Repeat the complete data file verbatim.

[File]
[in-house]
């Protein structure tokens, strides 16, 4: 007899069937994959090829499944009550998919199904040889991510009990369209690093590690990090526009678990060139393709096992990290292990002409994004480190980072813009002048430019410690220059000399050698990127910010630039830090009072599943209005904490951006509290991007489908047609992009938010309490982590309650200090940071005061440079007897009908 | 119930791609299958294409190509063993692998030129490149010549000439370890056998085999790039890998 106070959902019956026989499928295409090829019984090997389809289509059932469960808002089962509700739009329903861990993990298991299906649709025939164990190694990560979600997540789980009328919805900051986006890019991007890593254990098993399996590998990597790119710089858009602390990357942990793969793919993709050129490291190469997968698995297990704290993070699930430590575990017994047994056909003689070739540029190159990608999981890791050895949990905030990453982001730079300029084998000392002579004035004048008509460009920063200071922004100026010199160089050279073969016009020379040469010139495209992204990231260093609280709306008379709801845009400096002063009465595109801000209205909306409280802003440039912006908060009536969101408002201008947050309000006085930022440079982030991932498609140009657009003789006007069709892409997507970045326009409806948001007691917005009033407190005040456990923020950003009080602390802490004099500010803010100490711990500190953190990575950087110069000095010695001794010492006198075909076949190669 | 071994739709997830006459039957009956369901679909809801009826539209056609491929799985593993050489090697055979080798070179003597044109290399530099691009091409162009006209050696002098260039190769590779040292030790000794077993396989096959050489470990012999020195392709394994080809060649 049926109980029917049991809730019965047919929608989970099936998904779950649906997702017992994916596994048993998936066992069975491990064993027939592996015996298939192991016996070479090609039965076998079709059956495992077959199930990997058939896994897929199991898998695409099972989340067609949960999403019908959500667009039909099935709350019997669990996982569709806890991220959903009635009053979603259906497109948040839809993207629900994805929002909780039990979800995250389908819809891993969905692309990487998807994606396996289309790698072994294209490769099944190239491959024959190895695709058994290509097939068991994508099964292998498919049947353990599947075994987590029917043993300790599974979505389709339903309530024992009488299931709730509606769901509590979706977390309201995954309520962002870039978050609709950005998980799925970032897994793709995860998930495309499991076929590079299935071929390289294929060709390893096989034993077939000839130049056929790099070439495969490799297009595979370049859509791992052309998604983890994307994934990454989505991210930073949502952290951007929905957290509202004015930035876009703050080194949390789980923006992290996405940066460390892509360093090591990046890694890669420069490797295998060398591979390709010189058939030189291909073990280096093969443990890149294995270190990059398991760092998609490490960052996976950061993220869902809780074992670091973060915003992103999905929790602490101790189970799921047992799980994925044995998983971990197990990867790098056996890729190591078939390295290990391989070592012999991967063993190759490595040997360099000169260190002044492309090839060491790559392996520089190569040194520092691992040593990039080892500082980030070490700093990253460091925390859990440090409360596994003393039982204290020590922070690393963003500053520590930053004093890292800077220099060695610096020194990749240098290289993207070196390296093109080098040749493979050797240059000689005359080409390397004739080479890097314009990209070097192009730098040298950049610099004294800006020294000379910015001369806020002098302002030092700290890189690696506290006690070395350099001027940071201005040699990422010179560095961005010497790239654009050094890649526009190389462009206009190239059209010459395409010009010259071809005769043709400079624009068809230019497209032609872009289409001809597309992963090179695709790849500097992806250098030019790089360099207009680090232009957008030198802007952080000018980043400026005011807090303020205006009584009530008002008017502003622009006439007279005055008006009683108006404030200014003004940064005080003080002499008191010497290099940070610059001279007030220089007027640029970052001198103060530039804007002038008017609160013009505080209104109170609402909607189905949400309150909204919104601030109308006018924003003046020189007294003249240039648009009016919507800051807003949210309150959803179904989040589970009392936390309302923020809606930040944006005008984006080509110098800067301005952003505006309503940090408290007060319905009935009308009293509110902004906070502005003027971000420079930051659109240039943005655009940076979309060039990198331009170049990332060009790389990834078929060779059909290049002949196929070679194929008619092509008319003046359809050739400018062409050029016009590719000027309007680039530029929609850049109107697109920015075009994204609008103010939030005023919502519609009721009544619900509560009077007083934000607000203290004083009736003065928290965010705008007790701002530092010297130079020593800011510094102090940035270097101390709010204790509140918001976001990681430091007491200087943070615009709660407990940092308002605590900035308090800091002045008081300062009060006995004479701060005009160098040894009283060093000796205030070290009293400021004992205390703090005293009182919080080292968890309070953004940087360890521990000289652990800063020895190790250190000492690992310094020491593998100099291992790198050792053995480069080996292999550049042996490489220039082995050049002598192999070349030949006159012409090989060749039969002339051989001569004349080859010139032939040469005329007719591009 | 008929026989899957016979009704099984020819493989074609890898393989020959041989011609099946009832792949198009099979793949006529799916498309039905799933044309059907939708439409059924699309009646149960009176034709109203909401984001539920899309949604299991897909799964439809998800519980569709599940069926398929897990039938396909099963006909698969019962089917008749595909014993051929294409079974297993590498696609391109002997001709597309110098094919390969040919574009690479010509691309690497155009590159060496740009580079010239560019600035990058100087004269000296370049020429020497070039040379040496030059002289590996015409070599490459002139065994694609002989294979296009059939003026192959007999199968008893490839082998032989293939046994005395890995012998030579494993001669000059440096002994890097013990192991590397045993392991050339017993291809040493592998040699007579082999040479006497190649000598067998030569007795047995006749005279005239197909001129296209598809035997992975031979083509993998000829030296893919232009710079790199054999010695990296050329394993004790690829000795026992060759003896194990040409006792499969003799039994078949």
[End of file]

[in-house]
């Protein structure tokens, strides 16, 4: 007899069937994959090829499944009550998919199904040889991510009990369209690093590690990090526009678990060139393709096992990290292990002409994004480190980072813009002048430019410690220059000399050698990127910010630039830090009072599943209005904490951006509290991007489908047609992009938010309490982590309650200090940071005061440079007897009908 | 119930791609299958294409190509063993692998030129490149010549000439370890056998085999790039890998 106070959902019956026989499928295409090829019984090997389809289509059932469960808002089962509700739009329903861990993990298991299906649709025939164990190694990560979600997540789980009328919805900051986006890019991007890593254990098993399996590998990597790119710089858009602390990357942990793969793919993709050129490291190469997968698995297990704290993070699930430590575990017994047994056909003689070739540029190159990608999981890791050895949990905030990453982001730079300029084998000392002579004035004048008509460009920063200071922004100026010199160089050279073969016009020379040469010139495209992204990231260093609280709306008379709801845009400096002063009465595109801000209205909306409280802003440039912006908060009536969101408002201008947050309000006085930022440079982030991932498609140009657009003789006007069709892409997507970045326009409806948001007691917005009033407190005040456990923020950003009080602390802490004099500010803010100490711990500190953190990575950087110069000095010695001794010492006198075909076949190669 | 071994739709997830006459039957009956369901679909809801009826539209056609491929799985593993050489090697055979080798070179003597044109290399530099691009091409162009006209050696002098260039190769590779040292030790000794077993396989096959050489470990012999020195392709394994080809060649 049926109980029917049991809730019965047919929608989970099936998904779950649906997702017992994916596994048993998936066992069975491990064993027939592996015996298939192991016996070479090609039965076998079709059956495992077959199930990997058939896994897929199991898998695409099972989340067609949960999403019908959500667009039909099935709350019997669990996982569709806890991220959903009635009053979603259906497109948040839809993207629900994805929002909780039990979800995250389908819809891993969905692309990487998807994606396996289309790698072994294209490769099944190239491959024959190895695709058994290509097939068991994508099964292998498919049947353990599947075994987590029917043993300790599974979505389709339903309530024992009488299931709730509606769901509590979706977390309201995954309520962002870039978050609709950005998980799925970032897994793709995860998930495309499991076929590079299935071929390289294929060709390893096989034993077939000839130049056929790099070439495969490799297009595979370049859509791992052309998604983890994307994934990454989505991210930073949502952290951007929905957290509202004015930035876009703050080194949390789980923006992290996405940066460390892509360093090591990046890694890669420069490797295998060398591979390709010189058939030189291909073990280096093969443990890149294995270190990059398991760092998609490490960052996976950061993220869902809780074992670091973060915003992103999905929790602490101790189970799921047992799980994925044995998983971990197990990867790098056996890729190591078939390295290990391989070592012999991967063993190759490595040997360099000169260190002044492309090839060491790559392996520089190569040194520092691992040593990039080892500082980030070490700093990253460091925390859990440090409360596994003393039982204290020590922070690393963003500053520590930053004093890292800077220099060695610096020194990749240098290289993207070196390296093109080098040749493979050797240059000689005359080409390397004739080479890097314009990209070097192009730098040298950049610099004294800006020294000379910015001369806020002098302002030092700290890189690696506290006690070395350099001027940071201005040699990422010179560095961005010497790239654009050094890649526009190389462009206009190239059209010459395409010009010259071809005769043709400079624009068809230019497209032609872009289409001809597309992963090179695709790849500097992806250098030019790089360099207009680090232009957008030198802007952080000018980043400026005011807090303020205006009584009530008002008017502003622009006439007279005055008006009683108006404030200014003004940064005080003080002499008191010497290099940070610059001279007030220089007027640029970052001198103060530039804007002038008017609160013009505080209104109170609402909607189905949400309150909204919104601030109308006018924003003046020189007294003249240039648009009016919507800051807003949210309150959803179904989040589970009392936390309302923020809606930040944006005008984006080509110098800067301005952003505006309503940090408290007060319905009935009308009293509110902004906070502005003027971000420079930051659109240039943005655009940076979309060039990198331009170049990332060009790389990834078929060779059909290049002949196929070679194929008619092509008319003046359809050739400018062409050029016009590719000027309007680039530029929609850049109107697109920015075009994204609008103010939030005023919502519609009721009544619900509560009077007083934000607000203290004083009736003065928290965010705008007790701002530092010297130079020593800011510094102090940035270097101390709010204790509140918001976001990681430091007491200087943070615009709660407990940092308002605590900035308090800091002045008081300062009060006995004479701060005009160098040894009283060093000796205030070290009293400021004992205390703090005293009182919080080292968890309070953004940087360890521990000289652990800063020895190790250190000492690992310094020491593998100099291992790198050792053995480069080996292999550049042996490489220039082995050049002598192999070349030949006159012409090989060749039969002339051989001569004349080859010139032939040469005329007719591009 | 008929026989899957016979009704099984020819493989074609890898393989020959041989011609099946009832792949198009099979793949006529799916498309039905799933044309059907939708439409059924699309009646149960009176034709109203909401984001539920899309949604299991897909799964439809998800519980569709599940069926398929897990039938396909099963006909698969019962089917008749595909014993051929294409079974297993590498696609391109002997001709597309110098094919390969040919574009690479010509691309690497155009590159060496740009580079010239560019600035990058100087004269000296370049020429020497070039040379040496030059002289590996015409070599490459002139065994694609002989294979296009059939003026192959007999199968008893490839082998032989293939046994005395890995012998030579494993001669000059440096002994890097013990192991590397045993392991050339017993291809040493592998040699007579082999040479006497190649000598067998030569007795047995006749005279005239197909001129296209598809035997992975031979083509993998000829030296893919232009710079790199054999010695990296050329394993004790690829000795026992060759003896194990040409006792499969003799039994078949």